MaryBeth Dudley's lifelong interest in sewing can be traced back to her late grandmother, who used an old pedal-operated Singer to make clothes for the family. Two generations later, the 41-year-old Shelburne resident relies on modern methods to design and fabricate customized female fashions. She named her company Jes-hali; the Arabic word, pronounced jez-hail-ee, means "honor and glory of oneself."
In her promotional brochure, Dudley vows that "no design leaves my studio without first passing the Jeshali swirl of approval -- the focus is not on the piece but on how the woman feels wearing it."
A brightly lit addition to her suburban home serves as both studio and showroom. A large cutting table dominates the space, and several examples of Dudley's work are displayed on dress forms. Spools of thread in a rainbow of colors are arranged on shelves lining one wall. Bolts of cloth stand upright on the beige carpet. And two electric Viking sewing machines, far more sleek than her grandmother's Singer, allow Dudley to stitch apparel for the 21st century. SEVEN DAYS: You grew up in a sewing-friendly home?
MARYBETH DUDLEY: I started at age 7. That's when I first pricked my finger with a needle. My grandmother made my mother's wedding gown and formals, also things like pajamas for us kids. We lived in Connecticut, where my two sisters and I did our own prom dresses.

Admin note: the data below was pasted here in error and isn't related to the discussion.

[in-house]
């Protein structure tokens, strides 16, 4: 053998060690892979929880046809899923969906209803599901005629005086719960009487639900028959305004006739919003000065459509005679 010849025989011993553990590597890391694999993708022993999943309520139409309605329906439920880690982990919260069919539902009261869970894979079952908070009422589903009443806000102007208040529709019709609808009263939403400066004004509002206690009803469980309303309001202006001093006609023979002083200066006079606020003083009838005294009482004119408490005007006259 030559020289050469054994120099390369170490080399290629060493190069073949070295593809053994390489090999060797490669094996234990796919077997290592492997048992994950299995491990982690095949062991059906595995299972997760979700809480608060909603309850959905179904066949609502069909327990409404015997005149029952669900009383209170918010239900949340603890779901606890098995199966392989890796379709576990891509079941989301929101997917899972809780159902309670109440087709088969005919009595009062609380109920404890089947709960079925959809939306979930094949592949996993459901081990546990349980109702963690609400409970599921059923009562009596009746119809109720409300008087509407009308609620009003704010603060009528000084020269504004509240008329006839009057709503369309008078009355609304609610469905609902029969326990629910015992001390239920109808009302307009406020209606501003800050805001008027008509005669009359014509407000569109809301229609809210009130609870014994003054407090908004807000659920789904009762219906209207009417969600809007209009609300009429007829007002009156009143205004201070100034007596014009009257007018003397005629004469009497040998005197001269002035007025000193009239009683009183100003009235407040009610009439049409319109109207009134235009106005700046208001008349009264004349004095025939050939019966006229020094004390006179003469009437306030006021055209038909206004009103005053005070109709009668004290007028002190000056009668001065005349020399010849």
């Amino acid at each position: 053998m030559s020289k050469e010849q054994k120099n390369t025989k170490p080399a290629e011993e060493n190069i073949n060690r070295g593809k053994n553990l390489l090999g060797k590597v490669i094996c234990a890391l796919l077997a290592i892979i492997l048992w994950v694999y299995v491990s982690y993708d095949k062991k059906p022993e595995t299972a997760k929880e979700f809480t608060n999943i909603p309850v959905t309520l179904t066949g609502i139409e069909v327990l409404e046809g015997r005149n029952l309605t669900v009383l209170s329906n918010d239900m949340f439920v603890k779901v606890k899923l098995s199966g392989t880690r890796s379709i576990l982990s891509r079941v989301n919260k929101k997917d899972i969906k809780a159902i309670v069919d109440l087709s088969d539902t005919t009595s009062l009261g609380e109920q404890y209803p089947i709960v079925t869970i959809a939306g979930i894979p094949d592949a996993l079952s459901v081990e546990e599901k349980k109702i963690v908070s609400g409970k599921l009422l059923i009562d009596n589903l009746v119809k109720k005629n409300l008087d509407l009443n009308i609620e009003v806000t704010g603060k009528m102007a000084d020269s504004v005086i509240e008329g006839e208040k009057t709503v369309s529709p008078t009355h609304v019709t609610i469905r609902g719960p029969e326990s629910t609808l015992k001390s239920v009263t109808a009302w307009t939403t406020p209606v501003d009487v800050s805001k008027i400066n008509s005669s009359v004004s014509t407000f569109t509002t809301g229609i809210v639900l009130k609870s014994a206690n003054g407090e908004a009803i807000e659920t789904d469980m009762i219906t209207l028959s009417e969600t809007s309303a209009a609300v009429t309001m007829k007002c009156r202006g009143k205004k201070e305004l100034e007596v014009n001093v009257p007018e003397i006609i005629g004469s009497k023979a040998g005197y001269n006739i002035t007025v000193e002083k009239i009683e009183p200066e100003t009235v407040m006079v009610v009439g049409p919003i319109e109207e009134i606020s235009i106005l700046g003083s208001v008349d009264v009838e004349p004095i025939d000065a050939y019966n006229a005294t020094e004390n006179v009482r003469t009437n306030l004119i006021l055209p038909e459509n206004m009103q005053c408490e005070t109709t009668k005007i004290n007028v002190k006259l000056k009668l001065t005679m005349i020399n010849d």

SD: So you always knew this would be your destiny?
MD: Not exactly. My mom, who is a retired music teacher, used to say that my sisters and I should go into business with her in a higher-end clothing store-bridal shop. We'd make the outfits and she'd do the selling. When I was graduating from high school, she thought I ought to attend the Fashion Institute of Technology in New York City.
SD: But you didn't.
MD: I wanted to be a travel agent. I got an associate degree in tourism and hotel management at Endicott College in Massachusetts, then moved to Vermont in 1981 because of a romance. That broke up. But I met my husband Tim, and stayed. He's an estimator for a construction firm. Over the years, I worked in a travel agency, as an airline ticket agent, as a hotel front-desk person. I discovered that career involved crazy hours, though.
SD: How did you make the leap to fashion?
MD: I went back to school, Trinity College, for a business degree. It took five years, during which I was pregnant with my first child. We've got three now, aged 9, 11 and 14. I was doing office work and always sewing on the side, turning out wonderful clothes for my kids. When they were all in daycare, I decided to make a mark for myself.
SD: Just like that?
MD: Yes. In 1999 I started batting ideas around and finally said, out loud: "What if I try running my own studio?" My husband told me, "I've been waiting for you to say that for a long time. Let's do it!" We tapped out all of our savings to make it happen. I began in the basement, but that was not the right image. Presentation is so crucial. After a few months, we put this addition on the house.
SD: How did you let the world know you were open for business?
MD: Through word of mouth, a little advertising. And I always wear my own designs and always have a business card ready. It took a year to build a small client base, which has continued to grow.